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Girl awarded $150 million in crash that killed family

Kylie Asam's family rammed into the back of a truck parked on the 210 Freeway. She and a brother survived, but he later committed suicide.

October 29, 2013|By James Barragan

A jury has awarded $150 million to a 13-year-old Riverside girl whose family burned to death four years ago when their SUV slammed into the back of a truck that was illegally parked on a freeway.

Kylie Asam and her then-11-year-old brother survived the Nov. 22, 2009, accident by crawling out a broken rear window. Their mother, father and another brother were killed before they were able to get out of their GMC Yukon.

The family was on its way to visit relatives in Oregon for Thanksgiving.

Attorney Brian Brandt, who represented Kylie in her wrongful-death lawsuit, alleged that the truck's driver, Rudolph Ortiz, was parked on the right shoulder of the 210 Freeway near Montrose. Ortiz parked his truck in an area designated for emergencies without his trailer lights or emergency reflectors on, Brandt said.

Brandt said Ortiz's attorney argued at trial that his client had pulled to the side of the road to take medication for a severe headache, which constituted an emergency. The attorney also argued that Ortiz had parked on the dirt to the right of the shoulder, Brandt said.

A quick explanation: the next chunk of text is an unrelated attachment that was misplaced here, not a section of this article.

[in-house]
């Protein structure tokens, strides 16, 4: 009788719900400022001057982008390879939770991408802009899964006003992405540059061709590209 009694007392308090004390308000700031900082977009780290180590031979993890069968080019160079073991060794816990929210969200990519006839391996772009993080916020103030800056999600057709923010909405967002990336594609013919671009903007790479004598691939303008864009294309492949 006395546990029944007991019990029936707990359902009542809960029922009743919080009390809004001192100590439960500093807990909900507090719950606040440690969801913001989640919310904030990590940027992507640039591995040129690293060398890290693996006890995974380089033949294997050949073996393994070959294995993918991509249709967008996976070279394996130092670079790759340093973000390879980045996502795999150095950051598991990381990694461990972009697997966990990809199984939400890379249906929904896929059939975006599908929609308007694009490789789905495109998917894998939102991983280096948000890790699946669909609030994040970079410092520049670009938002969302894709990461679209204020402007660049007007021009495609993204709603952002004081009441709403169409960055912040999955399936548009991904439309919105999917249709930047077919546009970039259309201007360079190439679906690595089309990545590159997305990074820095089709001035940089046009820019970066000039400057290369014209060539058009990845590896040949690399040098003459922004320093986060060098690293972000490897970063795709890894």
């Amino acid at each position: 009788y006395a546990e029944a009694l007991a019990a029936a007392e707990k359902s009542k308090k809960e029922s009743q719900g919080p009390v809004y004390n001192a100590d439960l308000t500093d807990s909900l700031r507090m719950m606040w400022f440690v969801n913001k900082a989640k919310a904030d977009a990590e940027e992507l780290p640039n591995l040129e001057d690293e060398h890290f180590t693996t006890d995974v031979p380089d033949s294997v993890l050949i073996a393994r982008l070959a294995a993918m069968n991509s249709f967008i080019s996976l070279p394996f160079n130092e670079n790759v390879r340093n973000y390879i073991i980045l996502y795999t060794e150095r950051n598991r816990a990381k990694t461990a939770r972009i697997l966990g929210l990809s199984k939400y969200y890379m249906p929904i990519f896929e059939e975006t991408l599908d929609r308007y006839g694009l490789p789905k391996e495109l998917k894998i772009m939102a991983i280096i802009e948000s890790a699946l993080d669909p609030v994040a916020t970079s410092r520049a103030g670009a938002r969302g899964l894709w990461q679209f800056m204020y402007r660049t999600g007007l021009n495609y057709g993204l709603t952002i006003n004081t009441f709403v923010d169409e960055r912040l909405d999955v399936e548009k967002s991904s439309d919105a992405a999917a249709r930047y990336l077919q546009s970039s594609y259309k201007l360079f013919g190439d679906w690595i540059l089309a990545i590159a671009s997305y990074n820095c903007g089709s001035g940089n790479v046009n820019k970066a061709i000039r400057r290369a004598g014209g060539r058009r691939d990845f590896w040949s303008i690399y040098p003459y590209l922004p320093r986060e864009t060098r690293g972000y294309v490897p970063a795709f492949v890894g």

Brandt, however, said Ortiz had given multiple accounts of why he was parked in the area, including stopping to urinate and pulling over to sleep.

Attorney Raymond McElfish, who represented Ortiz and the trucking company he worked for, could not immediately be reached for comment.

The jury deliberated for three days before reaching its verdict, which includes $8.75 million in damages for Kylie's brother, Blaine, who committed suicide in June, four days before their mother's birthday. The money, including Blaine's portion, will be kept in a trust fund for Kylie, Brandt said.

The verdict was against Ortiz and Bhandal Bros. Trucking.

Brandt called the case tragic, saying that he hoped the verdict would "send a message to the entire trucking industry and the nation ... and tell these drivers they can't endanger us."

james.barragan@latimes.com

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